Tim Ufford stayed at Bayside Housing in Port Hadlock before finding a new apartment in time for Christmas. The Peninsula Home Fund helped cover his moving costs. (Diane Urbani de la Paz/For Peninsula Daily News)

Tim Ufford stayed at Bayside Housing in Port Hadlock before finding a new apartment in time for Christmas. The Peninsula Home Fund helped cover his moving costs. (Diane Urbani de la Paz/For Peninsula Daily News)

Home Fund brings father and son to a new place

PORT HADLOCK — Not so long ago, the future loomed dark for single father Tim Ufford.

He and his teenage son had nowhere to sleep.

Ufford, a former ironworker, was disabled years ago in a terrible job-site accident. His shoulder shattered like a hand grenade.

He underwent a series of surgeries.

Returning to work was not an option.

In 2019, Ufford lost some members of his family; then he lost his housing.

He’d reached a low point in his life.

Then he met with Allison Arthur, senior housing manager at the Olympic Community Action Programs, or OlyCAP.

The agency administers the Peninsula Home Fund, a safety net woven together by contributors across Clallam and Jefferson counties.

With small grants and vouchers — totaling no more than $350 per year — the Home Fund helps single people, couples and families in need with car repairs or bus passes so they can get to work, gift cards so they can buy groceries and, as in Ufford’s case, help in starting anew.

First a Home Fund grant helped Ufford move his belongings into storage. Then another small sum covered the application fee for a new two-bedroom apartment.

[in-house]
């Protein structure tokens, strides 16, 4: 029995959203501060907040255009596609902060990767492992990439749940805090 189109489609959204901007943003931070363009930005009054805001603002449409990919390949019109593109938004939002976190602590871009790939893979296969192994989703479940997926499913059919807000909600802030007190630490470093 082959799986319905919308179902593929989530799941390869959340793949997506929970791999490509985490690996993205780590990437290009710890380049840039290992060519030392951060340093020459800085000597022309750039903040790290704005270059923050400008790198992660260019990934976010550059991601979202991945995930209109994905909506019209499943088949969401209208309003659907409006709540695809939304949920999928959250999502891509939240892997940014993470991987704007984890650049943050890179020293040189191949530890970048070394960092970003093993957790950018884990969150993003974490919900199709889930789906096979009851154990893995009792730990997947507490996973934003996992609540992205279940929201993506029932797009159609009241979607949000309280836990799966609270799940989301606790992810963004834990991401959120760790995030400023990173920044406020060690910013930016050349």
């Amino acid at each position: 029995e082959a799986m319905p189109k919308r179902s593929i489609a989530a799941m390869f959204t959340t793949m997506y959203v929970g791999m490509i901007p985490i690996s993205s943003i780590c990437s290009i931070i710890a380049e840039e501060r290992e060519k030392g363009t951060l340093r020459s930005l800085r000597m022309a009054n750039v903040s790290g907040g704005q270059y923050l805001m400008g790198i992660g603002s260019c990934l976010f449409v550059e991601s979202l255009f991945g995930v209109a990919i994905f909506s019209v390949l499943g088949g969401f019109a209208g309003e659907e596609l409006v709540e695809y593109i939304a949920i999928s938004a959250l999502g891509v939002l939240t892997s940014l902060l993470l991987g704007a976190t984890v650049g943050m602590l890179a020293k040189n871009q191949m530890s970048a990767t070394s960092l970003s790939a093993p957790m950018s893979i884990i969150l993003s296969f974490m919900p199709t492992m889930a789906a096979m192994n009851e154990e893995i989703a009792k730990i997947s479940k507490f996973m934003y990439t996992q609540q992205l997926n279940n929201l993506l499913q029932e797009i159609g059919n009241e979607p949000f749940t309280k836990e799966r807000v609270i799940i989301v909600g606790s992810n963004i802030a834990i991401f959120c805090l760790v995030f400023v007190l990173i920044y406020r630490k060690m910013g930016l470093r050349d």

He’s still floored by the turn of events.

“I wasn’t expecting anything like this to come down,” Ufford said.

There was, however, a gap between Ufford’s loss of housing and the late-December move to the new place.

Bayside Housing & Services, at the Old Alcohol Plant in Port Hadlock, welcomed him, as it has done for many otherwise homeless men and women on the North Olympic Peninsula.

Since its opening in 2016, Bayside has provided rooms, meals and, Ufford said, moral support in its high-rise lodge overlooking Hadlock Bay.

Without this place, “I would have been sleeping in a tent.”

The nonprofit Bayside has 16 rooms for tenants, all of which are full; there’s a waiting list and details about eligibility at BaysideHousing.org. The Old Alcohol Plant Inn next door is a partner, so during the winter months when agencies call with emergencies, “we open up hotel rooms,” said housing services manager Gretchen Wambach.

Wambach is one of the people who’ve shown Ufford a new outlook on the world.

“He’s a good guy; a dedicated dad,” she said. Like others who come to live at Bayside, he needed a hand out of a rough spot in the road.

Ufford, 54, grew up in an unhappy household in Yakima, and went hitchhiking around the United States when he was still a kid. The traumas of his youth followed him, causing vicious anxiety attacks. He blamed himself for not getting his life together, and the attacks worsened.

But this past year, he began to see things differently.

“I’ve met a lot of good, caring people who actually give a damn,” Ufford said.

These include Wambach, OlyCAP’s Arthur, Old Alcohol Plant owner Gary Keister, Bayside board member Susan Keister, Port Hadlock Community United Methodist Church pastor Scott Rosekrans, and his son’s jiu-jitsu coach Jon-Craig Fjellman.

Fjellman has a big heart, Ufford said, and he’s helped the teen develop as an athlete and as a man.

His son, a student at Port Townsend High School, has gotten into his share of troubles. He’s working on turning things around, Ufford said.

For Ufford, 2020 brings a chance to realize two simple, essential tasks: “getting settled into my place, and being a positive influence on my boy.”

________

Diane Urbani de la Paz, a former features editor for the Peninsula Daily News, is a freelance writer living in Port Townsend.

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